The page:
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The Floating Piers (Lake Iseo near Brescia, Italy)

Christo and Jeanne-Claude

The Floating Piers (Lake Iseo near Brescia, Italy)

Christo and Jeanne-Claude
  • Date: 2016
  • Style: Environmental (Land) Art, Site-specific art
  • Genre: installation

The Floating Piers was a temporary, site-specific work of art by Christo and Jeanne-Claude, consisting of 70,000 square meters of yellow fabric, carried by a modular floating dock system of 226,000 high-density polyethylene cubes installed in 2016 at Lake Iseo near Brescia, Italy. The fabric created a walkable surface between Sulzano, Monte Isola and the island of San Paolo.

Christo and Jeanne-Claude began conceptualizing of The Floating Piers in 1970. Their initial site was Rio de la Plata between Argentina and Uruguay. The couple also considered Tokyo Bay as a location before moving on to other projects.

In late 2013, Christo settled on Lake Iseo as the location for The Floating Piers and dedicated the next 22 months to realizing the project. It was the first major project he undertook after the death of his partner and collaborator Jeanne-Claude.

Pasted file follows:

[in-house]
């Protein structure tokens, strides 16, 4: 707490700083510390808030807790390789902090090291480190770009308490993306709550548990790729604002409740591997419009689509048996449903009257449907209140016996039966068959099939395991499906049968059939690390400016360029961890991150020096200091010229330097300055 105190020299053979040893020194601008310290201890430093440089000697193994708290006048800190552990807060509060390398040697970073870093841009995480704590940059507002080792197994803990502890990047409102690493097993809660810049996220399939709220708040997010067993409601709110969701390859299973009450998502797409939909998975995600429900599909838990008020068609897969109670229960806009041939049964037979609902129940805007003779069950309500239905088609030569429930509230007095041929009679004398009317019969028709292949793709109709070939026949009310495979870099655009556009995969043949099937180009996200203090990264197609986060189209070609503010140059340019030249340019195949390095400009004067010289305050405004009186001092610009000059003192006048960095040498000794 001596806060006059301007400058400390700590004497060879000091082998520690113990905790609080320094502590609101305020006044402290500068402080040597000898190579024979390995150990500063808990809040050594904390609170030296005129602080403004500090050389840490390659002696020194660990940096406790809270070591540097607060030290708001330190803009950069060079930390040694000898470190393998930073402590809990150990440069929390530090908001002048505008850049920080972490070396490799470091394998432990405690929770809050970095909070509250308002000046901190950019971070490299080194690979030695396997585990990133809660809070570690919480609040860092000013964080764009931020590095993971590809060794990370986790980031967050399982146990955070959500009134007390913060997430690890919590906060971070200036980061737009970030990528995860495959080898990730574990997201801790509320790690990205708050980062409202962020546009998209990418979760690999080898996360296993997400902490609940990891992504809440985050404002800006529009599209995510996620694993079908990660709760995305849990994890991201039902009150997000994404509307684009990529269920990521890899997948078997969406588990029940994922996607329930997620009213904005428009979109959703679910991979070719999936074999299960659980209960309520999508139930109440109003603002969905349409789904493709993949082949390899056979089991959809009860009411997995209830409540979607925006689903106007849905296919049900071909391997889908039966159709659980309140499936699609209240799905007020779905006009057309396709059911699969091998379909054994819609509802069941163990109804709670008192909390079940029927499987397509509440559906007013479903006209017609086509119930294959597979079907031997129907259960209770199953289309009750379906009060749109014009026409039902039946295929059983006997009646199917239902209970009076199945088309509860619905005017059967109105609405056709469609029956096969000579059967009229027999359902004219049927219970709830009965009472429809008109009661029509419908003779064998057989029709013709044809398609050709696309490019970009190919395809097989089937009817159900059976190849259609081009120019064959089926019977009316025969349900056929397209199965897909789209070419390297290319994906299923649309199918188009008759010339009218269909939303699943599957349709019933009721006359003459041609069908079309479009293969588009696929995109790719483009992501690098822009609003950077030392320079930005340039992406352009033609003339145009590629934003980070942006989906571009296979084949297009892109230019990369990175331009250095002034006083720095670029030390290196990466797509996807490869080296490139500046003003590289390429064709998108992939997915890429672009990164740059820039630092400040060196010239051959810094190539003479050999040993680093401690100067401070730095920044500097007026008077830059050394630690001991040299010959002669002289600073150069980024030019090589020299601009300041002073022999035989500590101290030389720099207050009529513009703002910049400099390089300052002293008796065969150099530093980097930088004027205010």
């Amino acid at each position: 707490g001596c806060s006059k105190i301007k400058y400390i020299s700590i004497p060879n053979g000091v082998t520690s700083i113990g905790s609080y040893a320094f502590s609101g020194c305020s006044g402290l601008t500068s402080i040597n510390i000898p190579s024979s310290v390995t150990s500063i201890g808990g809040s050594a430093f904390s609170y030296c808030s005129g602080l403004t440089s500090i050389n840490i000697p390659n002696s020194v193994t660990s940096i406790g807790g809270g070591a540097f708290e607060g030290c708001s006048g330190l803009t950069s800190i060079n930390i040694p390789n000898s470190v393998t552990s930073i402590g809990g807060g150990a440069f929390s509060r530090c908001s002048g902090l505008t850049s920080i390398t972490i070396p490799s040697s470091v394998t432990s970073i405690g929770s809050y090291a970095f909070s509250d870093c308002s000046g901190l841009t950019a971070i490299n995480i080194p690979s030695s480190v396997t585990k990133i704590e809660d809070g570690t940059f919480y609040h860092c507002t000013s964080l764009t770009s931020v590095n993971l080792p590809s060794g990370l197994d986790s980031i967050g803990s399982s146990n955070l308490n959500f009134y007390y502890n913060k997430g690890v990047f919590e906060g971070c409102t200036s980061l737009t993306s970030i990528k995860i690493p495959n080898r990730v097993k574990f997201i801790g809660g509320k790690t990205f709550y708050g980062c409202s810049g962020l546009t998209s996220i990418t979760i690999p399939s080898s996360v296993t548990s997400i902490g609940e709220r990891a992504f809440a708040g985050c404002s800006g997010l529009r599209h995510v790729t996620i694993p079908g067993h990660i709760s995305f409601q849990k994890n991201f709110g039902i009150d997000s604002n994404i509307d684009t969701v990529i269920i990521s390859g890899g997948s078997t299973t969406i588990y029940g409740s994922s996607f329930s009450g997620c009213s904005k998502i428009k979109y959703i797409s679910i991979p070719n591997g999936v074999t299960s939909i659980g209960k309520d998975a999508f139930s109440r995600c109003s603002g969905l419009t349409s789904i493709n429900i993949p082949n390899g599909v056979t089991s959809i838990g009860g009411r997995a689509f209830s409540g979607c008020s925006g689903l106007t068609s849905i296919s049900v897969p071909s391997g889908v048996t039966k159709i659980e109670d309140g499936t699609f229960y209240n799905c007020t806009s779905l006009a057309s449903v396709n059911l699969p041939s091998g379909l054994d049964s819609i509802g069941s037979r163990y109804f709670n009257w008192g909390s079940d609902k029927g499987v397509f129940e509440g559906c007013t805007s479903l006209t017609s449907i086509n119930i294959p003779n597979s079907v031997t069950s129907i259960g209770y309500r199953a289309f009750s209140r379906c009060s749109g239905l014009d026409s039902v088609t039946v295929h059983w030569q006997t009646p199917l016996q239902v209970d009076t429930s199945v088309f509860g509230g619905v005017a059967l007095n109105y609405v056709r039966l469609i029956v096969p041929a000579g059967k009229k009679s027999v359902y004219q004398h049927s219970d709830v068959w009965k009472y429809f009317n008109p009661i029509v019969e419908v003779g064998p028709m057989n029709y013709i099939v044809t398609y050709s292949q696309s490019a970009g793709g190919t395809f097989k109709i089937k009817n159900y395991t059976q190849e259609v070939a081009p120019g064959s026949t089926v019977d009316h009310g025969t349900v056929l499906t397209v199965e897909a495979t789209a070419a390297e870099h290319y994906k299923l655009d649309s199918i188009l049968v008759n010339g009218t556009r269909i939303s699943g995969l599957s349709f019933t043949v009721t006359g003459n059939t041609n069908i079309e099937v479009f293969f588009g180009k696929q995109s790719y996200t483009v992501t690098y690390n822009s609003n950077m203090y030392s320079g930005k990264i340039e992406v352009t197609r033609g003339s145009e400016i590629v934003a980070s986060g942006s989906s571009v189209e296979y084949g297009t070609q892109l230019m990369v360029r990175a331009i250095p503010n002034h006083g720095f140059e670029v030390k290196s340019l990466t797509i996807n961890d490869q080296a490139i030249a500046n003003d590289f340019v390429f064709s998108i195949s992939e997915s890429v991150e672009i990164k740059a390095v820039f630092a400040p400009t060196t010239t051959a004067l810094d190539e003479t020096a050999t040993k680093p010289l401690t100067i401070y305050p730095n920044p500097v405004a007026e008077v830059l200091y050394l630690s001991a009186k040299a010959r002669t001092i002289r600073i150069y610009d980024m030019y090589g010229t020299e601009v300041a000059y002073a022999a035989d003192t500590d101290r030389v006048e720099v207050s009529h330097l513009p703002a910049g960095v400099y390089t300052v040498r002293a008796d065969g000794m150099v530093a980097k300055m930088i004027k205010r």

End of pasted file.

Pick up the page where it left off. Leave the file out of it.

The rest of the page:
The project was estimated to cost $11 million, but was later reported at closer to $17 million. The funds were raised by Christo himself through sales of his project sketches and original art. Permits took less than a year.

The physical installation of the piers was handled by Deep Dive Systems, a company based in Bulgaria. They installed about 220 six-ton anchors in the lake floor at depths of up to 92 meters, over a period of three months. 226,000 cubes were then attached to those anchors, and covered by 70,000 sq. meters of nylon fabric. Over 600 workers were involved in the installation. Traffic planning required a 175-page document and cost €100,000 to produce.

On June 18, 2016, the saffron-colored walkway opened to the public. 270,000 people visited the free installation in its first five days. Due to the unexpectedly large crowds, organizers began closing the installation from midnight to 6 a.m. each day to allow for cleaning. On June 22, the large crowds caused some chaos at the main train station in nearby Brescia.

On July 3, 2016, the work closed to the public; local officials estimated that it had attracted 1.2 million visitors, or an average of 72,000 per day, over its 16-day run. Police estimates were even higher, at 100,000 visitors per day. Dismantling of the project began in the early morning of July 4, 2016.

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